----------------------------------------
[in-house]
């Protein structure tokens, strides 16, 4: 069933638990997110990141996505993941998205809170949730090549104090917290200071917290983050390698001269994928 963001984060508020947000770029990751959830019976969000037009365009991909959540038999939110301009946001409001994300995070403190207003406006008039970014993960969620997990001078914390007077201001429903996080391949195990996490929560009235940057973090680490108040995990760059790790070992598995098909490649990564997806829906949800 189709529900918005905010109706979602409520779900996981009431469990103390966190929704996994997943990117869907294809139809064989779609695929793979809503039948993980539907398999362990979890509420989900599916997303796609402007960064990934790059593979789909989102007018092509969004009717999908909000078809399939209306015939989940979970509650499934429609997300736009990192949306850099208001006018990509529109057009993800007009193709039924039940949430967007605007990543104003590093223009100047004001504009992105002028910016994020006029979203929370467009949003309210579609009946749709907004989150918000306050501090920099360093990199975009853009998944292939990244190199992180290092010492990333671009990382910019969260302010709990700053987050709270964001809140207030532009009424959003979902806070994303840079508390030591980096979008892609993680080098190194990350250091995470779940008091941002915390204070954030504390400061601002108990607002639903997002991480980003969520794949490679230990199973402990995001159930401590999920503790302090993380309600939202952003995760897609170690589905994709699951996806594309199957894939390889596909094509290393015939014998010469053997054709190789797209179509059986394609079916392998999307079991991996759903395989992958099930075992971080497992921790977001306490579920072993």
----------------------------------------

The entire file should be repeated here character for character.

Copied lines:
[in-house]
């Protein structure tokens, strides 16, 4: 069933638990997110990141996505993941998205809170949730090549104090917290200071917290983050390698001269994928 963001984060508020947000770029990751959830019976969000037009365009991909959540038999939110301009946001409001994300995070403190207003406006008039970014993960969620997990001078914390007077201001429903996080391949195990996490929560009235940057973090680490108040995990760059790790070992598995098909490649990564997806829906949800 189709529900918005905010109706979602409520779900996981009431469990103390966190929704996994997943990117869907294809139809064989779609695929793979809503039948993980539907398999362990979890509420989900599916997303796609402007960064990934790059593979789909989102007018092509969004009717999908909000078809399939209306015939989940979970509650499934429609997300736009990192949306850099208001006018990509529109057009993800007009193709039924039940949430967007605007990543104003590093223009100047004001504009992105002028910016994020006029979203929370467009949003309210579609009946749709907004989150918000306050501090920099360093990199975009853009998944292939990244190199992180290092010492990333671009990382910019969260302010709990700053987050709270964001809140207030532009009424959003979902806070994303840079508390030591980096979008892609993680080098190194990350250091995470779940008091941002915390204070954030504390400061601002108990607002639903997002991480980003969520794949490679230990199973402990995001159930401590999920503790302090993380309600939202952003995760897609170690589905994709699951996806594309199957894939390889596909094509290393015939014998010469053997054709190789797209179509059986394609079916392998999307079991991996759903395989992958099930075992971080497992921790977001306490579920072993």